California exceeds 100% of energy demand with renewables over a record 30 days [Update]


In a major clean energy benchmark, wind, solar, and hydro exceeded 100% of demand on California’s main grid for 69 of the past 75 days.

May 21 update: Stanford University professor of civil and environmental engineering Mark Z. Jacobson continues to track California’s renewables performance – and it’s still exciting. In an update today on Twitter (X), Jacobson reports that California has now exceeded 100% of energy demand with renewables over a record 45 days straight, and 69 out of 75:

April 15: Stanford University professor of civil and environmental engineering Mark Z. Jacobson has been tracking California’s renewables performance, and he shares his findings on Twitter (X) when the state breaks records. Yesterday he posted:

Jacobson notes that supply exceeds demand for “0.25-6 h per day,” and that’s an important fact. The continuity lies not in renewables running the grid for the entire day but in the fact that it’s happening on a consistent daily basis, which has never been achieved before.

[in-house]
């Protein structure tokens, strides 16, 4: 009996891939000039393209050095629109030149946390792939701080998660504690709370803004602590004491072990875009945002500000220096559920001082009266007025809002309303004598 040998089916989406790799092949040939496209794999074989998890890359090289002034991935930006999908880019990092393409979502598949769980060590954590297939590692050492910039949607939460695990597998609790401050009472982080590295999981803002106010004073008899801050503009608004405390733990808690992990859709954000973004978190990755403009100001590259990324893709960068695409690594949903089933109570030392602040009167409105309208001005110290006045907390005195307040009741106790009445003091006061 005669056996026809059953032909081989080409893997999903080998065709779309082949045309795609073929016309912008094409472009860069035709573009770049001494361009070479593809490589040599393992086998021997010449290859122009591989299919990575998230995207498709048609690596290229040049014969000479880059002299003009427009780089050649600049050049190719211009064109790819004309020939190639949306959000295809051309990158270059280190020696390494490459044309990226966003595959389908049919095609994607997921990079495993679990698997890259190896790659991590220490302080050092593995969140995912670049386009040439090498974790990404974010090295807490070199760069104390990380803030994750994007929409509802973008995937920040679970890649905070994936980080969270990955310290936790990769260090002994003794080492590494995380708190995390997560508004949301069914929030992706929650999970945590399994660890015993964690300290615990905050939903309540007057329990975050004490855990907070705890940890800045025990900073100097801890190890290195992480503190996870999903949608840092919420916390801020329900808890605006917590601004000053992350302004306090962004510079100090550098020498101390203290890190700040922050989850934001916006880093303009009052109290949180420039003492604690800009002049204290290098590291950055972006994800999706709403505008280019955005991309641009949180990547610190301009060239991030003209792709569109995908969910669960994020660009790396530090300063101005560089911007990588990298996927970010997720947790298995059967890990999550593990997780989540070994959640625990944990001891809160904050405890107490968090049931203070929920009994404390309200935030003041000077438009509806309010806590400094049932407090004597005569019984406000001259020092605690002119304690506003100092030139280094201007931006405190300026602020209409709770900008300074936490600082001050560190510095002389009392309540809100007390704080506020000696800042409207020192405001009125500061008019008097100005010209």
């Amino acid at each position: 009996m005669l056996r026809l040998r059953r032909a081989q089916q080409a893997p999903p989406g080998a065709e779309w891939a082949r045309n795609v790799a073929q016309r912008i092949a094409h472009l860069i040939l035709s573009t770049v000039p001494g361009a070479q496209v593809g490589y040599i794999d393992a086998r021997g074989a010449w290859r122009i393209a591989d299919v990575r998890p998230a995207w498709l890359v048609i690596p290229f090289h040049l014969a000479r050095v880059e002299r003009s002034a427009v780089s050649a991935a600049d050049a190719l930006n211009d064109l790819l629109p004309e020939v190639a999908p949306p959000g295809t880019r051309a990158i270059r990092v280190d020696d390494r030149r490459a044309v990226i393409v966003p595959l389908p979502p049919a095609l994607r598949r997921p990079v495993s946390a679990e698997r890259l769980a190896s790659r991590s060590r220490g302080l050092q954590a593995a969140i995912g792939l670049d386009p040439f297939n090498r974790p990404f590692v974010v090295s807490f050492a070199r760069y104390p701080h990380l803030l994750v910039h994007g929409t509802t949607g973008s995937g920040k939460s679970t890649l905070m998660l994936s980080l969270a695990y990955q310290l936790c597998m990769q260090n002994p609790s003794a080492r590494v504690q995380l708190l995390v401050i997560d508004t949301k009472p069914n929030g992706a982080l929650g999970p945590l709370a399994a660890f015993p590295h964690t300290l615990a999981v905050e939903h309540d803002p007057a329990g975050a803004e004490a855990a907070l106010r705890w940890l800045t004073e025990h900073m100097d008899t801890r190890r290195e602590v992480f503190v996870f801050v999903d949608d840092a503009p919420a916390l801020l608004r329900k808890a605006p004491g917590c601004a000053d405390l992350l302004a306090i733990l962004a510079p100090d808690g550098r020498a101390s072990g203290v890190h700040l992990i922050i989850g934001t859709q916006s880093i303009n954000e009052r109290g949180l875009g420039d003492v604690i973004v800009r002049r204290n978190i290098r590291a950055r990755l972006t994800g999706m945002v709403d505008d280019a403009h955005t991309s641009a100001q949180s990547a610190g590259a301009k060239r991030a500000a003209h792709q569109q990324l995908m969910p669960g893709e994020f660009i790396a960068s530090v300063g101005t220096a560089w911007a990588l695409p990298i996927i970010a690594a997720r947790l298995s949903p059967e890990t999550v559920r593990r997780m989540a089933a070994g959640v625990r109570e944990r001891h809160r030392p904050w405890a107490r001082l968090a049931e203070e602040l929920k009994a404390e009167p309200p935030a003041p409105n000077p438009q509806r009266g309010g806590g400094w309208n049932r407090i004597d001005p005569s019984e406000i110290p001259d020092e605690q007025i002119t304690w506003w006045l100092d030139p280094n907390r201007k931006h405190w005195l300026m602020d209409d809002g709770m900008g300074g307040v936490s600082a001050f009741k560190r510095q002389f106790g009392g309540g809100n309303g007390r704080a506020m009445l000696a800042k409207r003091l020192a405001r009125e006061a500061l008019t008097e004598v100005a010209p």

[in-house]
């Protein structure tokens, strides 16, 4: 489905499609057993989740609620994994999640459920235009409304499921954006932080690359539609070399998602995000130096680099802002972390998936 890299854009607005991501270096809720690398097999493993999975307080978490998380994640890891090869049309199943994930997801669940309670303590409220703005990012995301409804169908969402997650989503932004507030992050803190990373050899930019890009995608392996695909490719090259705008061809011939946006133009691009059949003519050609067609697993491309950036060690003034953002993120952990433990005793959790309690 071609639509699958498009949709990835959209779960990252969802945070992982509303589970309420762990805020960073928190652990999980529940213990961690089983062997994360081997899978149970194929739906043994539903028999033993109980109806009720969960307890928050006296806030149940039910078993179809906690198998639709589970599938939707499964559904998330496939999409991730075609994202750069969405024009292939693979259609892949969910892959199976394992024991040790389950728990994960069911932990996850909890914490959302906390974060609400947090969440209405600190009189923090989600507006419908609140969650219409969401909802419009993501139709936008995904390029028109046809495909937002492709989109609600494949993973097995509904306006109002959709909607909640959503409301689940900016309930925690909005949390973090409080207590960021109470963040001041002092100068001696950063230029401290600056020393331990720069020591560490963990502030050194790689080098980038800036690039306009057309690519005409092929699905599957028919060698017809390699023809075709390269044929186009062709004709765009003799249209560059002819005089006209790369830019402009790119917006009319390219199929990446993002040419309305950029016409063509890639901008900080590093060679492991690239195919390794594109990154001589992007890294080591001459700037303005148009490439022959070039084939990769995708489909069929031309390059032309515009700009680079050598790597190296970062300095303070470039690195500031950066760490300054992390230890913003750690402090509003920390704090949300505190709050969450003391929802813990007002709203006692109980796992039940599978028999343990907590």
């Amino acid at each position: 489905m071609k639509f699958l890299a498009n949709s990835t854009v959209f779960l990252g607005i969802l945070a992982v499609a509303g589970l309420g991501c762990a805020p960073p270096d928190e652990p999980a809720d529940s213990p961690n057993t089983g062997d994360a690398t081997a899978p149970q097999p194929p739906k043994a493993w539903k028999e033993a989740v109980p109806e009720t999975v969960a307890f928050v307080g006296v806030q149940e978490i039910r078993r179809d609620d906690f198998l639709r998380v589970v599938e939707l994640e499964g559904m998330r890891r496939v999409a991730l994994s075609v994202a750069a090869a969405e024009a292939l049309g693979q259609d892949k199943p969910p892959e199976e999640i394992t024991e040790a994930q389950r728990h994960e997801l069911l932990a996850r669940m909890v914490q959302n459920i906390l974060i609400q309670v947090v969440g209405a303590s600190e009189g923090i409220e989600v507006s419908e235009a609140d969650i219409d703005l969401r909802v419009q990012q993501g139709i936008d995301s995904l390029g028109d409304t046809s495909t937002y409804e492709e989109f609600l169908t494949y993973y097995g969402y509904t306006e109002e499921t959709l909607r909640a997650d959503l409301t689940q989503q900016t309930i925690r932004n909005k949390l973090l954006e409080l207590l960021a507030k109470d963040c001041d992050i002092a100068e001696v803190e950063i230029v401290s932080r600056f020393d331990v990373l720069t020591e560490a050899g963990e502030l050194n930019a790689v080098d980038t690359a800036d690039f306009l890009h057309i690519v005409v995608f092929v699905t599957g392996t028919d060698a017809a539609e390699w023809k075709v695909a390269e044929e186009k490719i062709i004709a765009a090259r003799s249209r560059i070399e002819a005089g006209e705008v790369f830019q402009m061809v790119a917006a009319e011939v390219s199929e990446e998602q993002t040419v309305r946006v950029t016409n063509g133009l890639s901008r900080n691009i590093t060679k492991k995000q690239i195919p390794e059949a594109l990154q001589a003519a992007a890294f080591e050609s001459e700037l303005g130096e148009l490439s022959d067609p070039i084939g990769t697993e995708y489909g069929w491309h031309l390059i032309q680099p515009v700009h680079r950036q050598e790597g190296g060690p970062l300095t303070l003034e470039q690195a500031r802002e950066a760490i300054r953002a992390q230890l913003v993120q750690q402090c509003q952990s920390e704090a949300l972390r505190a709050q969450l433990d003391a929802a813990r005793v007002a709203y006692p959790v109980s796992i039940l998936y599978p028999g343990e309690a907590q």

At the two-week record mark, Ian Magruder at Rewiring America made this great point on LinkedIn:

And what makes it even better is that California has the largest grid-connected battery storage facility in the world (came online in January …), meaning those batteries were filling up with excess energy from the sun all afternoon today and are now deploying as we speak to offset a good chunk of the methane gas generation that California still uses overnight.

On April 2, the California Independent System Operator (ISO) recommended 26 new transmission projects worth $6.1 billion, with a big number being devoted to offshore wind.

In response, Jacobson predicted on April 4 that California will entirely be on renewables and battery storage 24/7 by 2035.

California passed a law that commits to achieving 100% net zero electricity by 2045. Will it beat that goal by a decade? We hope so. It’s going to be exciting to watch.

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